While the therapeutic applications of cannabidiol (CBD) are extremely broad, the cannabinoid’s ability to reduce pain has become one of its major attractions. A recent survey of medical cannabis users found that some 53 percent use marijuana specifically for pain relief[i], and research is still ongoing in order to determine exactly how the various compounds in cannabis produce this effect.
On that front, a team of scientists from Imperial College London have just published a new study in the Journal of Pain Research, revealing how CBD desensitises certain neurons that are involved in pain signalling[ii].
Blocking The Pain Pathway
Previous studies have found that the painkilling effects of CBD can be weakened by blocking serotonin receptors in the brains of mice, indicating that the cannabinoid’s analgesic capacity is mediated at least in part by these receptors[iii]. However, to gain a more rounded idea of how the cannabinoid works, the authors of this latest study decided to focus on a different receptor known as the transient receptor potential vanilloid 1 (TRPV1), which is known to play a key role in pain signalling.
The researchers began by culturing neurons in a petri dish and adding capsaicin, the compound in chillies which gives them their spicy heat. In response, TRPV1 receptors in these neurons became activated, sending out pain signalling molecules that would normally lead to the kind of burning sensation that results from eating food that’s a bit too spicy.
When these neurons were treated with CBD, however, they became noticeably less sensitive to capsaicin, and transmitted fewer pain signals after coming into contact with the fiery compound. Closer analysis revealed that this occurred because CBD inhibited a secondary molecule called cyclic adenosine monophosphate (cAMP), which is known to control the sensitivity of TRPV1 receptors.
In short, then, CBD blocked cAMP, which in turn caused the TRPV1 receptors to become desensitised, resulting in less pain signalling in the presence of capsaicin.
A Safe Painkiller
Part of the reason for the popularity of cannabis as a painkiller is its excellent safety profile in comparison with other prescription medications, especially opioids. While many of these drugs are effective at relieving pain in the short term, they have been found to increase pain sensitivity if taken over a long period. As a consequence, pain signalling is amplified in the brain, meaning things start to hurt a lot more than they used to, leading to a greater need to increase the frequency and dosage of medication.
This is particularly dangerous in the case of opioids, as these drugs come with a risk of addiction and overdose, so the last thing anyone wants is to find themselves in a situation where they need to be taking more and more pills just to stay pain-free.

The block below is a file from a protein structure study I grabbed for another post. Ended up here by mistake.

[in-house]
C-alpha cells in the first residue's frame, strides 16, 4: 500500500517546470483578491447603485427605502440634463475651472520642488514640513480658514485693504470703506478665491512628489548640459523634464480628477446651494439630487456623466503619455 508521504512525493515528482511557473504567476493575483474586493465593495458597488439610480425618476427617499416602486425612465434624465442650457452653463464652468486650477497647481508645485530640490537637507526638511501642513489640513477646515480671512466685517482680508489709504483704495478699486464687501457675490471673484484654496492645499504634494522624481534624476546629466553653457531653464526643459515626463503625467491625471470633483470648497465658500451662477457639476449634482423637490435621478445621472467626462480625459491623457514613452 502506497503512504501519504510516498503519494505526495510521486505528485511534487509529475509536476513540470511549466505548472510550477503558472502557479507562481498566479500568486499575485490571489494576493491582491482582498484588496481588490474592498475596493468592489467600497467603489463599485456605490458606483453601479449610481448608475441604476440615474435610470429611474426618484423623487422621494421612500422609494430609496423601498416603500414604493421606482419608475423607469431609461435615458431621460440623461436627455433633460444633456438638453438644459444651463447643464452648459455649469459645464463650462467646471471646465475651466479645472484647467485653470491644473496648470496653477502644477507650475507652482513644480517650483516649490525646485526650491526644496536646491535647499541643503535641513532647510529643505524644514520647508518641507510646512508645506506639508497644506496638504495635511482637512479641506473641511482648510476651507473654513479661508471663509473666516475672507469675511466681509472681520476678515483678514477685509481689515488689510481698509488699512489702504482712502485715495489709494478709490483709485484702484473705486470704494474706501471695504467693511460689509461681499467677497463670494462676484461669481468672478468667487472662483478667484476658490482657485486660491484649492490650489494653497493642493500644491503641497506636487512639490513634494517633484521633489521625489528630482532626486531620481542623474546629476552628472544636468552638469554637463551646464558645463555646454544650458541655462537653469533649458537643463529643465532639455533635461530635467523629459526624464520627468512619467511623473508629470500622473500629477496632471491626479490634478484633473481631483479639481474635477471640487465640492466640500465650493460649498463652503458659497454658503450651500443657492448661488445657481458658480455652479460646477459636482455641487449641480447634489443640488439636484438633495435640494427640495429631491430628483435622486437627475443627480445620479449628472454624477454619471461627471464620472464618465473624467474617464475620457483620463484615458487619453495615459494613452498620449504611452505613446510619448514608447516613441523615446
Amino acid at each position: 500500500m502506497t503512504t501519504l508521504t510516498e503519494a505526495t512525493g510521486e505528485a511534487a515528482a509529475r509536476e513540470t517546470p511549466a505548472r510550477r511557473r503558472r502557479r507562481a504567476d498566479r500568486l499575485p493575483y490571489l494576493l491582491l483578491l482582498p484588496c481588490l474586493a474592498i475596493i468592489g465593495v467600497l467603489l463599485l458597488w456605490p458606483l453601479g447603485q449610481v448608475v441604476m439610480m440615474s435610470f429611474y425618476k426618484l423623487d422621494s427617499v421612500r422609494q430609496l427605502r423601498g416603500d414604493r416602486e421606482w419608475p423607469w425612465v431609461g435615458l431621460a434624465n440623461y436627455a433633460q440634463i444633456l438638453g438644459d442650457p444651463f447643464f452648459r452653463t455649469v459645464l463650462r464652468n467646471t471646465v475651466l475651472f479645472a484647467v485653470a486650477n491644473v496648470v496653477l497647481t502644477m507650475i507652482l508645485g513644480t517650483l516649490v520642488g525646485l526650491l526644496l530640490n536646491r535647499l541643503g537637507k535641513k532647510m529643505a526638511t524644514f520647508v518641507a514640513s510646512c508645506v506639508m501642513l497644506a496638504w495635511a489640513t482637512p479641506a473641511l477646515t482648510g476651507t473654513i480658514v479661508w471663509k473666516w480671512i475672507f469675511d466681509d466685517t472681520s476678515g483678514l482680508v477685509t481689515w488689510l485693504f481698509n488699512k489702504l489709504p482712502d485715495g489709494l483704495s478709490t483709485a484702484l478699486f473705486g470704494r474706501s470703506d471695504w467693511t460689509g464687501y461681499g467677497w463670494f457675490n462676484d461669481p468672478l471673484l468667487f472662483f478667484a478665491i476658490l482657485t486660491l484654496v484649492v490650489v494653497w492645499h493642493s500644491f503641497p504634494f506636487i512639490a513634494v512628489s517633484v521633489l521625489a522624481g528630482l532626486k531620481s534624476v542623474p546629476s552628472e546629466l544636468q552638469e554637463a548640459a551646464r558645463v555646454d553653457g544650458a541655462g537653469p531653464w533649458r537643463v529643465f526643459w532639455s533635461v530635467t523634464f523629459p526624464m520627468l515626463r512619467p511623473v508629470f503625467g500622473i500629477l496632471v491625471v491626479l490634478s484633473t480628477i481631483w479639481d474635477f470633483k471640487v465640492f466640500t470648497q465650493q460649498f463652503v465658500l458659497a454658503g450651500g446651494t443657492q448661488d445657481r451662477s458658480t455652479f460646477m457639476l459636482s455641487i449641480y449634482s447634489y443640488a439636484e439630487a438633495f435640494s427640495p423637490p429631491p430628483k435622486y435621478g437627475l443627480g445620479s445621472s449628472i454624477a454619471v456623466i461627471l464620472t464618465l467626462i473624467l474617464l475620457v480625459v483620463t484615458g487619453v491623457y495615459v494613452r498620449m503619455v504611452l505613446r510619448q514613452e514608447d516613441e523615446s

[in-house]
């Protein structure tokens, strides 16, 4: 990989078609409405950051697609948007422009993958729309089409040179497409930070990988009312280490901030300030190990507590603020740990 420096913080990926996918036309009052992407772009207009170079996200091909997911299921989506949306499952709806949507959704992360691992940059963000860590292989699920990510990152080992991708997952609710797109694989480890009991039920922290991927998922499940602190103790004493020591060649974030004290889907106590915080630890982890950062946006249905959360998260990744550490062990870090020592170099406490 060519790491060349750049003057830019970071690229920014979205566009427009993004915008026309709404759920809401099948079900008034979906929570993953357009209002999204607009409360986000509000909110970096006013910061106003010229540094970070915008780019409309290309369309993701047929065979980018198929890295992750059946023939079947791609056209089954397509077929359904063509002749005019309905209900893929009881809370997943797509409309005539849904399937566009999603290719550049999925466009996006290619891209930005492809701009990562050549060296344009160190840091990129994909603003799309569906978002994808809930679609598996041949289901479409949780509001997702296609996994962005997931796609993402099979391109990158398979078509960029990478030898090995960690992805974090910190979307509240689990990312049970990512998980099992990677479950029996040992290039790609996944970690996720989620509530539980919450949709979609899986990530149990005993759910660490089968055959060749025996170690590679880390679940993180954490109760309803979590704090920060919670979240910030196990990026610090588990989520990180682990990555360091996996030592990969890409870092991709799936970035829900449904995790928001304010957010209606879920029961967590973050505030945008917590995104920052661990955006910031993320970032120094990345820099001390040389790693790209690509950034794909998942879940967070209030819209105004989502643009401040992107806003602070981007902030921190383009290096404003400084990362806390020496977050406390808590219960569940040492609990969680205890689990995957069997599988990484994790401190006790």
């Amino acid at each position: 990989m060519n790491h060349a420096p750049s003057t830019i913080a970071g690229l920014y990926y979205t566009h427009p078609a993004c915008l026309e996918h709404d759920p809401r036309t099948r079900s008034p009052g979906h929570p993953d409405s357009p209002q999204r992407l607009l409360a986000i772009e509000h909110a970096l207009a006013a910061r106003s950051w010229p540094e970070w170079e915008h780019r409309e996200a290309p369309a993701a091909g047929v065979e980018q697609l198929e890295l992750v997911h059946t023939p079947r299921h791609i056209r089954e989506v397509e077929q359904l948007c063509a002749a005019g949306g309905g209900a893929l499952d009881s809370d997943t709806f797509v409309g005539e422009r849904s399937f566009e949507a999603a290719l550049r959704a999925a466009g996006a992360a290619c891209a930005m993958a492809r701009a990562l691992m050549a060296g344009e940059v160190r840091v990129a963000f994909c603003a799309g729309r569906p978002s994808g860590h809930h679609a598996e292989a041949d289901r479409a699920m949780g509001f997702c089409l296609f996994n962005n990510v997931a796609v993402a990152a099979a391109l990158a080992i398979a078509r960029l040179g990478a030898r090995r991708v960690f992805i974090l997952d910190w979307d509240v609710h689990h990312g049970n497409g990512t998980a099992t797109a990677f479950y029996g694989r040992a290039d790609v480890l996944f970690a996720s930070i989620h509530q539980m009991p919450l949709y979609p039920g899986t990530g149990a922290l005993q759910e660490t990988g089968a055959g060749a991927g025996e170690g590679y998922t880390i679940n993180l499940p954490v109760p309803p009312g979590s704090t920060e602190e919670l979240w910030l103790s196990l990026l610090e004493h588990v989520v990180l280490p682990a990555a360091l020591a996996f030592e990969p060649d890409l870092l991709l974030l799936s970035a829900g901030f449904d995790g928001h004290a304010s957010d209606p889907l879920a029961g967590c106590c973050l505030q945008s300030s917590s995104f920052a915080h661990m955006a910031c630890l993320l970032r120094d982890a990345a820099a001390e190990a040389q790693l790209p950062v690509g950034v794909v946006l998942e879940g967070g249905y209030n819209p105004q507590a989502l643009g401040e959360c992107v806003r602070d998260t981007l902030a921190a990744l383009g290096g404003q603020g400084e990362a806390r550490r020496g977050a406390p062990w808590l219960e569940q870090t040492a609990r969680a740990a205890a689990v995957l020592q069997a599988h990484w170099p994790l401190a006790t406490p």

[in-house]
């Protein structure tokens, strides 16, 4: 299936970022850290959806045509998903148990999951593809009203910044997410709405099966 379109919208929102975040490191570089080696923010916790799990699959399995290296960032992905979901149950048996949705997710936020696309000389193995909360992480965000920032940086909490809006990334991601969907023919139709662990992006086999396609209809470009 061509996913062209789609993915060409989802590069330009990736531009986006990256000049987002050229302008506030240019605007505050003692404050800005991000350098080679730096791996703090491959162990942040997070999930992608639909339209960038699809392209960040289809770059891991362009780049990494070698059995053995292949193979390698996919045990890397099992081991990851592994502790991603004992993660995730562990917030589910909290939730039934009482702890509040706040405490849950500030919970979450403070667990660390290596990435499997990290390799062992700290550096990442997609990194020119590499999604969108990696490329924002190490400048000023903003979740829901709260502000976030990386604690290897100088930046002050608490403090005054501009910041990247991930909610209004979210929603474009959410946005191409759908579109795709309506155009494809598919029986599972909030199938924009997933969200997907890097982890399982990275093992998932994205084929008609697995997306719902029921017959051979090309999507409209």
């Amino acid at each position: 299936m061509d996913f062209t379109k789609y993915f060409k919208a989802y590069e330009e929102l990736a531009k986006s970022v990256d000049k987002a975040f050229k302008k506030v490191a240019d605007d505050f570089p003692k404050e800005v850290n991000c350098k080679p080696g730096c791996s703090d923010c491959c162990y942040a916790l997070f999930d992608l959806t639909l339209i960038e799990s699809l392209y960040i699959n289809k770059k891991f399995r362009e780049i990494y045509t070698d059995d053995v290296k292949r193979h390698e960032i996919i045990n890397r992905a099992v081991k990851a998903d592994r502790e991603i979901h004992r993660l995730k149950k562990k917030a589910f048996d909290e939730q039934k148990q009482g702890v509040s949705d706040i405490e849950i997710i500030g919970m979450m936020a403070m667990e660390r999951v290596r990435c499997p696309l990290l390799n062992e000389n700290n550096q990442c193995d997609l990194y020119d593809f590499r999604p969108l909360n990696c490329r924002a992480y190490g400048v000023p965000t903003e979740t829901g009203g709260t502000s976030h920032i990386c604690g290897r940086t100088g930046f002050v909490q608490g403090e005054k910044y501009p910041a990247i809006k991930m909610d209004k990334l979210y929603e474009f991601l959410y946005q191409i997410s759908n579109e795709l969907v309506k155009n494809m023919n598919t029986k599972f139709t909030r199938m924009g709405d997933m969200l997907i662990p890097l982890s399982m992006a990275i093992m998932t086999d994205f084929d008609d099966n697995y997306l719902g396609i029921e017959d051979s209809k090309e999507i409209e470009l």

Fortunately, a new study in the Clinical Journal of Pain reveals that regular cannabis use does not cause any increase in pain sensitivity, which means that there is no danger of having to increase frequency or dosage over time[iv]. To investigate, the study authors tested the pain sensitivity, tolerance and intensity of 40 regular cannabis smokers and 40 non-smokers, finding no differences between the two groups.
Based on these findings, it’s easy to understand why so many people are now turning to cannabis as their painkiller of choice.
[i] Lucas P, Walsh Z. Medical cannabis access, use, and substitution for prescription opioids and other substances: a survey of authorized medical cannabis patients. International Journal of Drug Policy. 2017 Apr 1;42:30-5. – https://www.sciencedirect.com/science/article/abs/pii/S0955395917300130
[ii] Anand U, Jones B, Korchev Y, Bloom SR, Pacchetti B, Anand P, Sodergren MH. CBD Effects on TRPV1 Signaling Pathways in Cultured DRG Neurons. Journal of Pain Research. 2020;13:2269. – https://www.ncbi.nlm.nih.gov/pmc/articles/PMC7494392/
[iii] Ward SJ, McAllister SD, Kawamura R, Murase R, Neelakantan H, Walker EA. Cannabidiol inhibits paclitaxel‐induced neuropathic pain through 5‐HT1A receptors without diminishing nervous system function or chemotherapy efficacy. British Journal of Pharmacology. 2014 Feb;171(3):636-45. – https://bpspubs.onlinelibrary.wiley.com/doi/full/10.1111/bph.12439
[iv] St Pierre M, Russo EB, Walsh Z. No Evidence of Altered Reactivity to Experimentally Induced Pain Among Regular Cannabis Users. The Clinical Journal of Pain. 2020 Aug 8;36(8):589-93. – https://journals.lww.com/clinicalpain/Abstract/2020/08000/No_Evidence_of_Altered_Reactivity_to.4.aspx